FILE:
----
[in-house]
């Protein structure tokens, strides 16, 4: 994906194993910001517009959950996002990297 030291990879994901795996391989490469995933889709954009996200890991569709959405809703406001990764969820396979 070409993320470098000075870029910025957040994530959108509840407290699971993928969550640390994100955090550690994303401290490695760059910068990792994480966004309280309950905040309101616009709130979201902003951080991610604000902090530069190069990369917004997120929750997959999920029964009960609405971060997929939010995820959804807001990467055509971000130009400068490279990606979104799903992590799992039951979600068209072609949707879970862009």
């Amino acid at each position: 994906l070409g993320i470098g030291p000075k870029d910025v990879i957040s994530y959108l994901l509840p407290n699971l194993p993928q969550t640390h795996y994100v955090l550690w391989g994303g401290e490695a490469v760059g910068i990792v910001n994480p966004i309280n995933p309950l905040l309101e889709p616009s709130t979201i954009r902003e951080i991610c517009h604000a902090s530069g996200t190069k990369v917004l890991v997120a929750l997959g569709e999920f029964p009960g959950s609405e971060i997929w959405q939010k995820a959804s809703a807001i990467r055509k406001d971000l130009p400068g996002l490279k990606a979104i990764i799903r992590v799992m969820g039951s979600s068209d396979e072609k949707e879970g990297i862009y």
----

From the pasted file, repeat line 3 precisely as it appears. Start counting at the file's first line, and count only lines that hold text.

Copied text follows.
């Amino acid at each position: 994906l070409g993320i470098g030291p000075k870029d910025v990879i957040s994530y959108l994901l509840p407290n699971l194993p993928q969550t640390h795996y994100v955090l550690w391989g994303g401290e490695a490469v760059g910068i990792v910001n994480p966004i309280n995933p309950l905040l309101e889709p616009s709130t979201i954009r902003e951080i991610c517009h604000a902090s530069g996200t190069k990369v917004l890991v997120a929750l997959g569709e999920f029964p009960g959950s609405e971060i997929w959405q939010k995820a959804s809703a807001i990467r055509k406001d971000l130009p400068g996002l490279k990606a979104i990764i799903r992590v799992m969820g039951s979600s068209d396979e072609k949707e879970g990297i862009y």